Mowing the Vinca around the edges keeps it under control. I am removing a lot of it from my yard however, because I've discovered that nothing grows well in the middle of the Vinca - it chokes it out. Well except for large shrubs and trees.

    Bookmark   December 18, 2008 at 7:21AM
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jxa44

OK, let me set the record staight -- i abandoned any hope of growing cornus canadensis before posting this thread because of its water requirements. still, it's gorgeous -- and I soooo wish i could grow it :-)

for those of you wondering, i live in northern california -- sf bay area. i live in a forested area which receives no summer rains. so once this planting gets established it won't get supplemental water.

as for vinca -- i like it, but once it's in it's hard to get out. it's growing wild along the roadsides here. i'd rather not plant vinca -- just yet ;-)

laceyvail, geraniums sound like they might just be the ticket! ;-) but that chocolate ajuga sounds nice too. which do you think would look better in a mass planting? (the only thing in this bed now are daffodils and a few lilacs.)

thanx again everyone for your feedback.

joyce

    Bookmark   December 18, 2008 at 1:19PM
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mxk3(Zone 6 SE MI)

"Biokovo" geranium can take dry shade - mine are thriving under those conditions and spread at a fair clip.

As for the deer eating them, I'm not sure. "Biokovo" has very fragrant foliage (reminiscent of Vernors to my nose), so perhaps the deer will leave this one alone - ?

    Bookmark   December 18, 2008 at 3:05PM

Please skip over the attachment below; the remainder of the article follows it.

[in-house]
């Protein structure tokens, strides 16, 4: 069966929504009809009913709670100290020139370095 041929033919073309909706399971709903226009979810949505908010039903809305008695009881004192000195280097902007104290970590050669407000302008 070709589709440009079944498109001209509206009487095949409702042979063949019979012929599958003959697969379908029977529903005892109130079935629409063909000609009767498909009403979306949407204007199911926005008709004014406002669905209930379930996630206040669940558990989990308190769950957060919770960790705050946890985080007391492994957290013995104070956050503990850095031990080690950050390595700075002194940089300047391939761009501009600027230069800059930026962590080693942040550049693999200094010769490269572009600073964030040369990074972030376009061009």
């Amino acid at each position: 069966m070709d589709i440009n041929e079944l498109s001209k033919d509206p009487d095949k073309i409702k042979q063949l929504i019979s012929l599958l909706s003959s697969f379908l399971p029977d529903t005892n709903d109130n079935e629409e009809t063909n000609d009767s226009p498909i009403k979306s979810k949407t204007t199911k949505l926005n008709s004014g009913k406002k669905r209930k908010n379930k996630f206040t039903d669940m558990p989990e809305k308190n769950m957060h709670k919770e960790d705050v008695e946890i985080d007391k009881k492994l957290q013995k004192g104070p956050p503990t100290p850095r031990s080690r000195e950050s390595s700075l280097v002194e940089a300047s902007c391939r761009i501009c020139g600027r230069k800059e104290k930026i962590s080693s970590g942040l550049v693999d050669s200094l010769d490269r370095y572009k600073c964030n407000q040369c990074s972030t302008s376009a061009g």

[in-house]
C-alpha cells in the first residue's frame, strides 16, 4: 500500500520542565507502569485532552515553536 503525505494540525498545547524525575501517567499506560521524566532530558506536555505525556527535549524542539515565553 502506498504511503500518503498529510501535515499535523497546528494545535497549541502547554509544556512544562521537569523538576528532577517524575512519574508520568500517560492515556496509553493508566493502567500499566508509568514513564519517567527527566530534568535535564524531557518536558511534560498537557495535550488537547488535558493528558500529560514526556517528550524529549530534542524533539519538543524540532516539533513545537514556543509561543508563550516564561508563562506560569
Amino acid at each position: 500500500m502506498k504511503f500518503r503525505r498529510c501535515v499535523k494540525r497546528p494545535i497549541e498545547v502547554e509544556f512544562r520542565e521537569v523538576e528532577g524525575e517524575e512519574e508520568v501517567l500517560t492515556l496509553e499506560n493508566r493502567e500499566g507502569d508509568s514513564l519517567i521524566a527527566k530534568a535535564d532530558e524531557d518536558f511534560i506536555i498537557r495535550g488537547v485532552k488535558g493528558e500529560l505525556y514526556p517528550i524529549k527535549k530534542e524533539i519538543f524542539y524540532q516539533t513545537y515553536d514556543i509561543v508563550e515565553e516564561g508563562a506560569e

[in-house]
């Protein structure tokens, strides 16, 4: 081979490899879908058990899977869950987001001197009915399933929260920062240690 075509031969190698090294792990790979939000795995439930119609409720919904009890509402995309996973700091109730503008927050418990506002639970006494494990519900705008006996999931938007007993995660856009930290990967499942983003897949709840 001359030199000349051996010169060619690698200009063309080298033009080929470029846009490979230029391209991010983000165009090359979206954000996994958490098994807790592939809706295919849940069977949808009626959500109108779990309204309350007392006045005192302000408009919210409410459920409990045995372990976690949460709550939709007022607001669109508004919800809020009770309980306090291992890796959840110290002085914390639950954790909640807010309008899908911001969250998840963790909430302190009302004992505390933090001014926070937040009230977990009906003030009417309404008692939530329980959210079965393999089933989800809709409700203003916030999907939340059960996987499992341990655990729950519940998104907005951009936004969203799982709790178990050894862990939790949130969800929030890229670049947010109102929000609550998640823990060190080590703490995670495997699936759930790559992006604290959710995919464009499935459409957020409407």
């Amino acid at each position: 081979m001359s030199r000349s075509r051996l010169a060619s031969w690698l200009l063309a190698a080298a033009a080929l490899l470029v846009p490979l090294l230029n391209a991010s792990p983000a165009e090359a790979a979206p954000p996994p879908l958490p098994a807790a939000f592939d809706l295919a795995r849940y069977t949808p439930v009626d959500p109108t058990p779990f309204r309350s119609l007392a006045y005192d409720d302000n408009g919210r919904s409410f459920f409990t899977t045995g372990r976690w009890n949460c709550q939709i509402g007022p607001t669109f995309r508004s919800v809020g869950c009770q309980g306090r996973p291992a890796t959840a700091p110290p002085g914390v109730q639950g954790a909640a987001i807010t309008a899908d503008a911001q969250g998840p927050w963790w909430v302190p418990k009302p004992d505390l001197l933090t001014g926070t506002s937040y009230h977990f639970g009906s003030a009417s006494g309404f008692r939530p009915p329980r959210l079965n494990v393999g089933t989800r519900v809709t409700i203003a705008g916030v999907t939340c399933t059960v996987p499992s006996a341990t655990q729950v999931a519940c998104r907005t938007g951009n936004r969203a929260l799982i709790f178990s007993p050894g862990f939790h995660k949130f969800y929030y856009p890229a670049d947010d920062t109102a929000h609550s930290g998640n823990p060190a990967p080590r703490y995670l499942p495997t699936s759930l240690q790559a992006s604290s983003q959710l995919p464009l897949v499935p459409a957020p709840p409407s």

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jxa44

OK, one last question. what about Epimediums? anyone tried growing them in drought conditions?

joyce

    Bookmark   December 18, 2008 at 9:23PM
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franeli(z4 NH)

jxa44,
Seems to me that you need to find a California native plant that will grow well in your location, ie., a plant that will survive no summer rain!
The Cornus canadensis that I am able to grow is native here(it doesn't grow everywhere as it needs a very specific habitat like an acidic seep area and rotting woodland duff).
Mine was growing happily along with some low bush blueberry and over the years I've been adding it to other parts of my property.

    Bookmark   December 19, 2008 at 6:29AM
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coolplantsguy(z6 Ontario)

I grew Epimedium rubrum under a Silver Maple which I considered "dry shade" conditions, but not really "hot and dry shade". In addition, I would really consider them a "true" groundcover.

I would stick with the Geranium suggestion. Any varieties of G. cantabrigiense or G. macrorrhizum will be great.

MPD

    Bookmark   December 19, 2008 at 10:17AM
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arbo_retum(z5 ,WinchstrMA)

here are the groundcovers/perennials that successfully grow in our most challenging area,dry full shade under sugar maples: epimedium, geran. macro.,lamiums, jap.painted fern, pachysandra allegheny procumbens(?; the silv./green mottled one). If i had to pick just one, it would, hands down, be the lamium (the silv and green variegated one w/ butter yellow flowers)because a three-four season carpet of that beautiful foliage is just wonderful.
best,
mindy

    Bookmark   December 28, 2008 at 1:30PM